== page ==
Lightning guns, heat rays, weapons that can make you hear the voice of God. This is what happens when the war on terror meets the entrepreneurial spirit
"This is very clandestine," Pete Bitar whispered, as his red Dodge Caravan idled in the parking lot of a Burger King near Fort Belvoir. "They called last week, and they wanted delivery this week."
It did feel a little clandestine, if a bit unlikely. Yet there, in the Burger King parking lot, a small transaction in America's war on terror was about to take place. In the minivan were Bitar, the president and founder of Xtreme Alternative Defense Systems (XADS), Edward Fry, the company's research coordinator, and George Gibbs, of Marine Corps Systems Command, who two years ago plucked Bitar's obscure company out of its paper existence and provided it with more than half a million dollars in Pentagon funding.
Gibbs, the Marine Corps official who first funded Bitar, has a fondness for edgy ideas. A chemical engineer and longtime proponent of nonlethal weaponry, Gibbs funds other offbeat projects, such as Medusa, an attempt to develop a weapon that uses low-power microwaves -- believed to cause an audible buzzing in subjects' heads -- to make people think God is speaking to them. Another such weapon would use beams of energy to make people dizzy and lose their balance.
Bitar traces his interest in nonlethal weapons to his heritage as a Christian Arab. His father was born in Syria, his mother in Lebanon and he in Michigan. "We're sitting in an Arabic restaurant, speaking Arabic. Honestly, it gives me a little bit of an ad-vantage," he said. "I can think the way a Middle Eastern mind thinks. I understand where they're coming from. So, we can design tactical solutions that deal with that."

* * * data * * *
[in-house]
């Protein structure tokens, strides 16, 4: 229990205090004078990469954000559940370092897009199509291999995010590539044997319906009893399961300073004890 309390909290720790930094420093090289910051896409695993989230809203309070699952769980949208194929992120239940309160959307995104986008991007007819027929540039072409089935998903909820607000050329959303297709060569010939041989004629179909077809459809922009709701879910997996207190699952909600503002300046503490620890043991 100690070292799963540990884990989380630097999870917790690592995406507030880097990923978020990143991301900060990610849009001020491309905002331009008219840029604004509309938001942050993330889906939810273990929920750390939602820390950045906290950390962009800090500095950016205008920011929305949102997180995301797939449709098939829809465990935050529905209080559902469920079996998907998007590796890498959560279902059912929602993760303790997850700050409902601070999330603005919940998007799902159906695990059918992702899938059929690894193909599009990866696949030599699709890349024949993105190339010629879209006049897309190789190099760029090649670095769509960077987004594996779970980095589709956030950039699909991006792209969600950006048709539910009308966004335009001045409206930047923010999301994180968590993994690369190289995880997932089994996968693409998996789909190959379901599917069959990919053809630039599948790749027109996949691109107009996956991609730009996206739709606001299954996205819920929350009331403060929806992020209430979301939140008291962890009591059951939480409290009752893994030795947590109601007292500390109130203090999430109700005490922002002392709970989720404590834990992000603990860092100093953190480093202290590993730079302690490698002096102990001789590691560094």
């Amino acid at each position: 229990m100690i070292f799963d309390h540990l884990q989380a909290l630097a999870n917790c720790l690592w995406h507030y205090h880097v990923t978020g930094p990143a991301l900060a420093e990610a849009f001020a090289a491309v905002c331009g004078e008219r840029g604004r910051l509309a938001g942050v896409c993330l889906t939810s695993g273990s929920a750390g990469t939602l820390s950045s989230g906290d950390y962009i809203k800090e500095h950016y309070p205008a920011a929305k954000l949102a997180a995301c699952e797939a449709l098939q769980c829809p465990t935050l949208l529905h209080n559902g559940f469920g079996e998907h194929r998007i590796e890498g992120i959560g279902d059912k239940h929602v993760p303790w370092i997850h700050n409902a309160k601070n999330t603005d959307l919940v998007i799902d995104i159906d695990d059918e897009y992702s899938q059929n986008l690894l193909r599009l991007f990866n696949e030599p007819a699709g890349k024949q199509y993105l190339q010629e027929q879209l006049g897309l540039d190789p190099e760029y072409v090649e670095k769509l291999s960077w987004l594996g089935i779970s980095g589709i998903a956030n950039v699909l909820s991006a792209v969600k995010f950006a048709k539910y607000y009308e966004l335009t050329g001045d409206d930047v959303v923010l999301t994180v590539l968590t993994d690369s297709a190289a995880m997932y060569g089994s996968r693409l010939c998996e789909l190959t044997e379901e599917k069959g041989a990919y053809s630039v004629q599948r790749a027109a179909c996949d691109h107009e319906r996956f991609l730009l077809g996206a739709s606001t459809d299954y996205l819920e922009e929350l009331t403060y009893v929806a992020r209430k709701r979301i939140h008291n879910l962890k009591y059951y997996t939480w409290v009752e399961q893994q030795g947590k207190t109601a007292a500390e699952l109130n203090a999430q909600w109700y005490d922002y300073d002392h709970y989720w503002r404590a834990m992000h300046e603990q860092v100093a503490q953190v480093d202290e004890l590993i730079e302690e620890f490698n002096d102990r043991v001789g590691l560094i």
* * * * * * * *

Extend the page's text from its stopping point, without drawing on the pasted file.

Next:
Lightning, for example, is a very big fear for Arabs, Bitar contends. Peter Bechtold, the head of Near East studies at the State Department's Foreign Service Institute, was dubious that Arabs would be more frightened than anyone else by lightning guns. "It sounds strange," Bechtold said, when presented with Bitar's idea. But ideas are what Bitar overflows with. His latest is to use ultrasonic waves in the dazzler not to just blind enemies, but also to convey messages into their heads, similar to Gibbs's Medusa project. Hearing voices from God is a "big thing" in Arab culture, according to Bitar. "We flash-blind them. And, while their eyes are shut, you could send a recorded message or deep guttural voice that echoes in the inside of their head. They're looking around, 'Hey, did you hear that?'''
Bitar laughed. "That's the psych warfare side of this thing."
The Washington Post